As It Happens

Meet the man whose imagination spawned Gritty, the 'unsettling' Flyers mascot

He has been been claimed by the left and the right, inked onto protest signs and human bodies, and dubbed "the stuff of children's nightmares." And he's the branchild of David Raymond.

Philadelphia city council passed motion officially welcoming the 'fuzzy eldritch horror'

The Philadelphia Flyers mascot Gritty skates between periods of the game against the New York Rangers at the Wells Fargo Center on Sept. 27. (Bruce Bennett/Getty Images)

Gritty the Philadelphia Flyers mascot has been been claimed by the left and the right, inked onto protest signs and human bodies, immortalized in Internet memes, and and dubbed the "stuff of children's nightmares"

On Wednesday, Gritty was officially welcomed by Philadelphia's city council in a two-page resolution that called him, among other things, "potentially insurrectionary, ridiculous, horrifying, unsettling, and absurd."

And he's the brainchild of David Raymond, who spent 16 years wearing the Philadelphia Phillies Phanatic costume before he started designing sports mascots of his own.

Raymond, founder of Raymond Entertainment, spoke to As It Happens guest host Megan Williams about his fuzzy orange creation.

Here is part of their conversation.

What was it like to hear city council pay tribute to Gritty?

This whole thing has been somewhat of a surprise when it reached a different level of decibel, if you will, in terms of the acknowledgement and the acceptance, because going in, certainly, we were preparing for it to not be accepted in any way, shape or form.

And it did come in negative very early, but in a short 24 hours, it had completely reversed. And now suddenly Gritty is a phenomenon.

A fan reaches out to Gritty during the game against the Colorado Avalanche on Oct. 22. (Bruce Bennett/Getty Images)

Why were you expecting such a negative reaction?

Well, have you ever been to Philadelphia? [chuckles]

I'm not sure who you're insulting there. [laughs]

I'm going to take a pedal back here for a second.

I'm a huge Philadelphia sports fan. I grew up in Newark, Delaware, which is just about 45, 50 minutes from Philly and I love Philadelphia and it's a fabulous town. It's one of the best places to be. And our fans are very, very discriminating.

So when you throw some marketing at them, or they sense that this is some, you know, sneaky way to get people to love the Flyers, they're against it.

Making an announcement that this is going to be the Flyers' new mascot — an organization that never really liked mascots and were clear that they weren't going to have a mascot — they knew as an organization that the negativity was going to come first.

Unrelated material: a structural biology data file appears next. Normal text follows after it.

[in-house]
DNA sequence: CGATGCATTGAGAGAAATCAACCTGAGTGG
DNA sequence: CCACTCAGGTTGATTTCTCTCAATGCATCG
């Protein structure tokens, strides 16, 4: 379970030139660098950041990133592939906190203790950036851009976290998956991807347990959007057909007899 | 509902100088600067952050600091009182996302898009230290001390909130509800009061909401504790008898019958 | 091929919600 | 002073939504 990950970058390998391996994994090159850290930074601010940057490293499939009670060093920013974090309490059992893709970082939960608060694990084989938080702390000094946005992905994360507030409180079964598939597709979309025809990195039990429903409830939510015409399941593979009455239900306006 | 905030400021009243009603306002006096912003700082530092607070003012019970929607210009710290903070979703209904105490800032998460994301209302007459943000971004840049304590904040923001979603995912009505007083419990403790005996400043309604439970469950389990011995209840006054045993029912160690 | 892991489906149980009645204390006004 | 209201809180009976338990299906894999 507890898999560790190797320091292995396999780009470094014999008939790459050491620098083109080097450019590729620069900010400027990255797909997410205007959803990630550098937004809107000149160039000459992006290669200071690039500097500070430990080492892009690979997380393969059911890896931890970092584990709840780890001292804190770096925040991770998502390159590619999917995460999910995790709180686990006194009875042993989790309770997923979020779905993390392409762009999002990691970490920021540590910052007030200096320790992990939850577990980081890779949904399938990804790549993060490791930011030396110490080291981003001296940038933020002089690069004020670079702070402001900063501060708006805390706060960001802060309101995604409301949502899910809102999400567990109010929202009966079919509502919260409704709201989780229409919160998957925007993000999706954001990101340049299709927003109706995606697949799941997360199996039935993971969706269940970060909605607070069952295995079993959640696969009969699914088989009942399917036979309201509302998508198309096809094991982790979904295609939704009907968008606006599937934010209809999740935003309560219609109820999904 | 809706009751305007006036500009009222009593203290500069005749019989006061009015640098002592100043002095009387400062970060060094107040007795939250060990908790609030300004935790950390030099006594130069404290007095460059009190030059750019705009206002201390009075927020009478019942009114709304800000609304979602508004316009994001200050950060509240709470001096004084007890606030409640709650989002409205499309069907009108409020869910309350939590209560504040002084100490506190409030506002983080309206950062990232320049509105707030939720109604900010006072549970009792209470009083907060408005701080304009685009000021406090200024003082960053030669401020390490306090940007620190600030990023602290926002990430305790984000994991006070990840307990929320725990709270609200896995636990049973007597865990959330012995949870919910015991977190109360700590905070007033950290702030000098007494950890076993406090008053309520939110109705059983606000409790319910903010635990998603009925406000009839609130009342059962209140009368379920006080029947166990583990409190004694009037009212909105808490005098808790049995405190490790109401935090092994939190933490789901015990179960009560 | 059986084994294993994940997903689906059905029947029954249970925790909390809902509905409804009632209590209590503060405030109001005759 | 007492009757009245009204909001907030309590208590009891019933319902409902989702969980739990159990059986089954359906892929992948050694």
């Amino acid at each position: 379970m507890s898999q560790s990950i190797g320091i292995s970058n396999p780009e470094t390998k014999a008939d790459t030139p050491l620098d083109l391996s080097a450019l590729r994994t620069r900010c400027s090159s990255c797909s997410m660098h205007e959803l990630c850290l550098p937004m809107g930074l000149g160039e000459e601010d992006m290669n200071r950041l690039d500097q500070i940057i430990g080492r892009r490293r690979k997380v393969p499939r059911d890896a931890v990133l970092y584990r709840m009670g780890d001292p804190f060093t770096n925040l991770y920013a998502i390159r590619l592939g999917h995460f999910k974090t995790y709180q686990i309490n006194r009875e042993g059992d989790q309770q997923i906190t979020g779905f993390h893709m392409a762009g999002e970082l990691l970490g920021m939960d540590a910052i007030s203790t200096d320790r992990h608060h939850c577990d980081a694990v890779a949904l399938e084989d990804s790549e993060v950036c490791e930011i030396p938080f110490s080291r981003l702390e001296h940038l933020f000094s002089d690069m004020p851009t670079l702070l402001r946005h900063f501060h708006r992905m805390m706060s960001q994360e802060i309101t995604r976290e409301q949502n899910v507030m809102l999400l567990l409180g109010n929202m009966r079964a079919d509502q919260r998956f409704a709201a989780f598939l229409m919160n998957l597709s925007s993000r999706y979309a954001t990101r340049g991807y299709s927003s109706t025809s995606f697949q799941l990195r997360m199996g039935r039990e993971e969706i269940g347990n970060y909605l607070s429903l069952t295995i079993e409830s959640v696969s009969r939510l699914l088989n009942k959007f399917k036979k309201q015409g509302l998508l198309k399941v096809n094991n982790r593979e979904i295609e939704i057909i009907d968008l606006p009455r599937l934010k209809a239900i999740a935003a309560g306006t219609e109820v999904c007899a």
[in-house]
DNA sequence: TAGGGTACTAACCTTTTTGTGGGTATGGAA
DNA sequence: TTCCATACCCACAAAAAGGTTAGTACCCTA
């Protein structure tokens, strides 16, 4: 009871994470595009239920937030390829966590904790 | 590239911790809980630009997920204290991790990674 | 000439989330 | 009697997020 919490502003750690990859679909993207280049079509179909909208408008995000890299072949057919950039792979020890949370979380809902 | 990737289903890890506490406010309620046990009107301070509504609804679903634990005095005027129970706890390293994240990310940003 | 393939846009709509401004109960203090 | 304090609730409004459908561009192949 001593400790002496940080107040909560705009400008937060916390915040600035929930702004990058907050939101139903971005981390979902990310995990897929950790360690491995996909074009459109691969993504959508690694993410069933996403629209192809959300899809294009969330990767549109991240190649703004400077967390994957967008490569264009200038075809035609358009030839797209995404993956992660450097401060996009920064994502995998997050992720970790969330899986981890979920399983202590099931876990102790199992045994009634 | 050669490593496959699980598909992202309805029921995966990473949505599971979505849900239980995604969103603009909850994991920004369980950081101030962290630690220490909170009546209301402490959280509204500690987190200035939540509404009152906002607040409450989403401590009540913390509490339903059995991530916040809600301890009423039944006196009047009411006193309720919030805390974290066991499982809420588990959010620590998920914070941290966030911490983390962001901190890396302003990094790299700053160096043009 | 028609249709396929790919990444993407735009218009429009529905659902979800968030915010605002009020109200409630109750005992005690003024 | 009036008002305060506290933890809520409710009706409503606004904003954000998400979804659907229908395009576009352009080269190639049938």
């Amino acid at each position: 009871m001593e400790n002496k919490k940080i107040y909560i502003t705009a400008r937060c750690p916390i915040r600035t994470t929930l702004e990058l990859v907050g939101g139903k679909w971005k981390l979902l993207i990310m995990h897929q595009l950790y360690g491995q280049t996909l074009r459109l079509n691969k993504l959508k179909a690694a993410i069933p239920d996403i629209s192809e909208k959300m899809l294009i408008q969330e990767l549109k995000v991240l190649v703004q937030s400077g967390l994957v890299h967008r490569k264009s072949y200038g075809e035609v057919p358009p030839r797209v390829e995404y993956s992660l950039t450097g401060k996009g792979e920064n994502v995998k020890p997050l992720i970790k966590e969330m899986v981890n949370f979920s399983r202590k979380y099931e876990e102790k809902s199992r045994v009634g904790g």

Then when it came, they embraced it and had fun with it and that flipped the switch.

Philadelphia's city council says Gritty has been called 'a 7-foot tall orange hellion, a fuzzy eldritch horror, a ghastly empty-eyed Muppet with a Delco beard, a cross of Snuffleupagus and Oscar the Grouch, a deranged orange lunatic, an acid trip of a mascot, a shaggy orange Wookiee-esque grotesquerie, a non-binary leftist icon, an orange menace, a raging id, and an antihero.' (Bruce Bennett/Getty Images)

Gritty, as many people have pointed out, is not exactly pretty. Was that intentional in a way? 

What happens is we get together with our client and the first thing we tell them is that it does not matter what it looks like as long as you do two things first.

Number one is the commitment to the project. It's going to be our entity, our guy, our gal, our it, and we're going to stand behind it and nothing will deter us from weathering the storm and negativity to make sure everybody knows that this is serious fun and we're not going to be slowed down.

The second was before you figure out what it looks like, you have to tell a story. 

David Raymond played the Phillies Phanatic for 16 years. (The Power of Fun!)

Then the design comes in and the qualities of Gritty come from the backstory. So he was somewhat like a troll living in the underbelly or the catacombs or the bowels of the [stadium] and when that was destroyed, he moved over to the construction of the new arena, and he's been there ever since, unnoticed.

And they found him because they were doing renovations and they disturbed him. And when they saw him, they said, "Oh my gosh, he looks like a dyed-in-the-wool Flyers fan. He's orange and black. He's hairy. He's wild looking."

You know, we protect our guys. So when it started going bad and then people outside of Philadelphia criticized him, our fans said, "Hey, wait a minute. He's ugly, but he's our ugly."

When the Pittsburgh Penguin wrote a dismissive tweet that said "lol ok" and then Gritty wrote back "Sleep with one eye open tonight, bird" that's when our fans, I think, really fell in love with them.

Gritty has also been claimed by people on both the left and the right. He's become an icon of the left wing anti-fascist group ANTIFA ... and the right has objected to that. They've been mad about that sort of appropriation of Gritty. What do you make of all of this?

What other politician has ever been able to capture the affection and love of both sides of the left and right?

Knowing Gritty intimately as you do, is he more left wing or right wing?

He's a right wing, but on the ice. He can play left wing or right wing.

A demonstrator holds up a protest sign with an likeness of Gritty outside the Philadelphia Convention Center during a speech by U.S. President Donald Trump on Oct. 2. (Matt Slocum/Associated Press)

Are you worried about a backlash? That Gritty could be a flash in the pan?

He will be a success for a long, long time. Like the Fanatic celebrated his 40th anniversary this April, Gritty will be celebrating his 40th anniversary and beyond 40, 50, 60 years from now. That I'm sure of.

Written by Sheena Goodyear. Produced by Richard Raycraft. Q&A has been edited for length and clarity.